The outlay from the federal government and Federal Reserve to counter the U.S. economic shock from the coronavirus pandemic is approaching $5.6 trillion in loan and cash assistance to hundreds of millions of American citizens and businesses.
Moreover, the amounts are likely to swell as efforts to contain the spread of the virus continue for weeks to come.
Economists at George Mason University in a new report noted it would be a while before traditional macroeconomic indicators provide meaningful information about the magnitude of the economic slowdown.
However, the report estimated that the growth rate for U.S. gross domestic product will decline 5% for each month the economy is partially shut down. So far, the economic cost of fighting the pandemic has amounted to a 10% drop in GDP, resulting in a loss of $2.14 trillion. The amount comes close to the fiscal relief provided in the $2.3 trillion federal Coronavirus Aid, Relief and Economic Security Act signed into law by President Trump on March 27.
And that was only a start. To keep capital markets from freezing up and cutting off funds to lenders and borrowers, the Fed has taken several steps to pump in more than $3.3 trillion in lending support.
The COVID-19 pandemic is confronting every level of the U.S. economy with an unprecedented challenge, according to economists at the University of California, Berkeley, in an online forum last week. Governments will have to mount a sustained, ambitious economic response lasting months and perhaps years. Hence, the recovery program likely will cost trillions of more dollars, on top of relief measures already approved by Congress and the Trump administration.
“We’re definitely headed to something much deeper than the Great Recession and comparable to the Great Depression in depth,” said Jesse Rothstein, director of Berkeley’s Institute for Research on Labor and Employment. “What we don’t know yet is whether we’ll be able to bounce back quickly or whether it will linger on for a decade or more.”
To date, the Fed has announced three major rounds of liquidity measures. Late last week, it announced initiatives to provide up to $2.3 trillion in loans to support the economy. The action included providing the following:
- $850 billion to expand the size and scope of the Primary and Secondary Market Corporate Credit Facilities as well as the Term Asset-Backed Securities Loan Facility. These programs provide capital to U.S. companies through debt backed by securities made up of assets such as commercial property mortgages, business loans, student loans and auto and credit card loans. In March, $300 billion was allocated to launch the three facilities.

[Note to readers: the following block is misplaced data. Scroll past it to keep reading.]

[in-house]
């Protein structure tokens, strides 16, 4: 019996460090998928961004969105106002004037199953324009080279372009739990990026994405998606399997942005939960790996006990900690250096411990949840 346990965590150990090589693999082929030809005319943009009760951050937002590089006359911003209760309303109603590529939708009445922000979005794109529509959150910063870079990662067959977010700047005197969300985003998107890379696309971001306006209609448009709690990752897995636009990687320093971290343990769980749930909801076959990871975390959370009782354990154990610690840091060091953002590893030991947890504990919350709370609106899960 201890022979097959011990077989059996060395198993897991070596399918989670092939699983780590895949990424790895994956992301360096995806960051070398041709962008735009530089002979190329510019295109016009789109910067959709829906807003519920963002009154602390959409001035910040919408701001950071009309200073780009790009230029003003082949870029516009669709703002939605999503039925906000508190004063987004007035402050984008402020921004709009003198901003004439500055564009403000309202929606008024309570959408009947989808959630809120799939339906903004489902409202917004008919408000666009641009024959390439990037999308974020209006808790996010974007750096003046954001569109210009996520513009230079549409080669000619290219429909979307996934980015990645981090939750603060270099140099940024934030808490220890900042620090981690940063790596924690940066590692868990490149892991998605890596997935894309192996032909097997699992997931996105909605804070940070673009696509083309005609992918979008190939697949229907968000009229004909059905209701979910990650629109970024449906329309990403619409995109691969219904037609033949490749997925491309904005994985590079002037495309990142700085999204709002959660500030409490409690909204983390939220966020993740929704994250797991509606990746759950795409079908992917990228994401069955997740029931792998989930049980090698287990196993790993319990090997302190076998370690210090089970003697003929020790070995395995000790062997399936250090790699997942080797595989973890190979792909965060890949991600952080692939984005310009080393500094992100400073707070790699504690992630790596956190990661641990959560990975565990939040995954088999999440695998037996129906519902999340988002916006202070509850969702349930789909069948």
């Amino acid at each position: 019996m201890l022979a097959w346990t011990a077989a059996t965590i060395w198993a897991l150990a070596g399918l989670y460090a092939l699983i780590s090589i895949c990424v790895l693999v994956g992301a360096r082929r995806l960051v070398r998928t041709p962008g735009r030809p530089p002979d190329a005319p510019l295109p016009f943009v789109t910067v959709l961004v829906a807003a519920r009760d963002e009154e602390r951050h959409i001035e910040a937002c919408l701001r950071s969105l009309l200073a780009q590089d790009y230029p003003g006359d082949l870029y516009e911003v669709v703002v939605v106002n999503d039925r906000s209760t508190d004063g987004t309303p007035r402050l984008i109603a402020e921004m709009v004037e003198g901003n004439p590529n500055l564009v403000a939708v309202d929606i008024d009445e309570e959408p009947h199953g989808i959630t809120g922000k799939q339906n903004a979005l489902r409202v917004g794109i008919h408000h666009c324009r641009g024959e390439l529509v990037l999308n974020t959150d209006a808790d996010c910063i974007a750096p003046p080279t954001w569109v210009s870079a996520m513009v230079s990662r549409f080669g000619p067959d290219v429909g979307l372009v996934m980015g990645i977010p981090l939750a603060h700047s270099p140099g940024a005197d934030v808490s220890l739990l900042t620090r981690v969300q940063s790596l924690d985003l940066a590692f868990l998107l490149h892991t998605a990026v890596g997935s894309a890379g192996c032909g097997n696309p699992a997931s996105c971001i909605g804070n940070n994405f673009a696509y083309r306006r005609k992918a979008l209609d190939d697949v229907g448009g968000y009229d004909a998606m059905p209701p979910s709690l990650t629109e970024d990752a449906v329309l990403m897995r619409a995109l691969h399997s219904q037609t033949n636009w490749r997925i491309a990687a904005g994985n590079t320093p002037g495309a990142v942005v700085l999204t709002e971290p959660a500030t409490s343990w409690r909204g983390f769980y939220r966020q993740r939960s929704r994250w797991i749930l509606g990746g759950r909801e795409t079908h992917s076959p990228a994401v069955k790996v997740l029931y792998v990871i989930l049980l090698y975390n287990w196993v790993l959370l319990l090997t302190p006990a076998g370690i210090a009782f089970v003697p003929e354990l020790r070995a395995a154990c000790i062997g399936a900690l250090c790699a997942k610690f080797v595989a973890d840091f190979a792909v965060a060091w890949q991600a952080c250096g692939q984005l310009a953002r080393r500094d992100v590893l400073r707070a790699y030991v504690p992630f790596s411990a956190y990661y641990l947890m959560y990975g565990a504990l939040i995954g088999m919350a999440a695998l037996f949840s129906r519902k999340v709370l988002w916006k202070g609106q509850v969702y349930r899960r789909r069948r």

- $600 billion to purchase loans through the Main Street Lending Program established in the CARES Act to enhance support for small and midsize businesses that were in good financial standing before the crisis.
- $500 billion to help state and local governments manage cash flow stresses caused by the pandemic by establishing a Municipal Liquidity Facility.
- $315 billion to bolster the effectiveness of the Small Business Administration’s Paycheck Protection Program supplying liquidity to participating financial institutions. The PPP, launched by the CARES Act with an initial $349 billion, provides loans to small businesses so they can keep their workers on the payroll.
In mid-March, the Fed announced its first liquidity moves to purchase up to $500 billion in U.S. Treasury securities and $200 billion in residential securities backed by federally sponsored housing finance agencies. It later upped the amount of agency securities to an unlimited amount adding billions more to its total.
The CARES Act includes plans to issue $292 billion in stimulus checks of up to $1,200 to individuals across the country. The Treasury started depositing those checks into individual bank accounts over the weekend. Other highlights of the act include the following:
- Providing $454 billion in backstop support to the Fed’s lending efforts to businesses.
- Assigning $340 billion to federal agencies to appropriate to state and local governments. Among those allocations was $45 billion assigned to the Federal Emergency Management Agency and $30 billion to the Department of Health and Human Services for public health and social services emergency funds.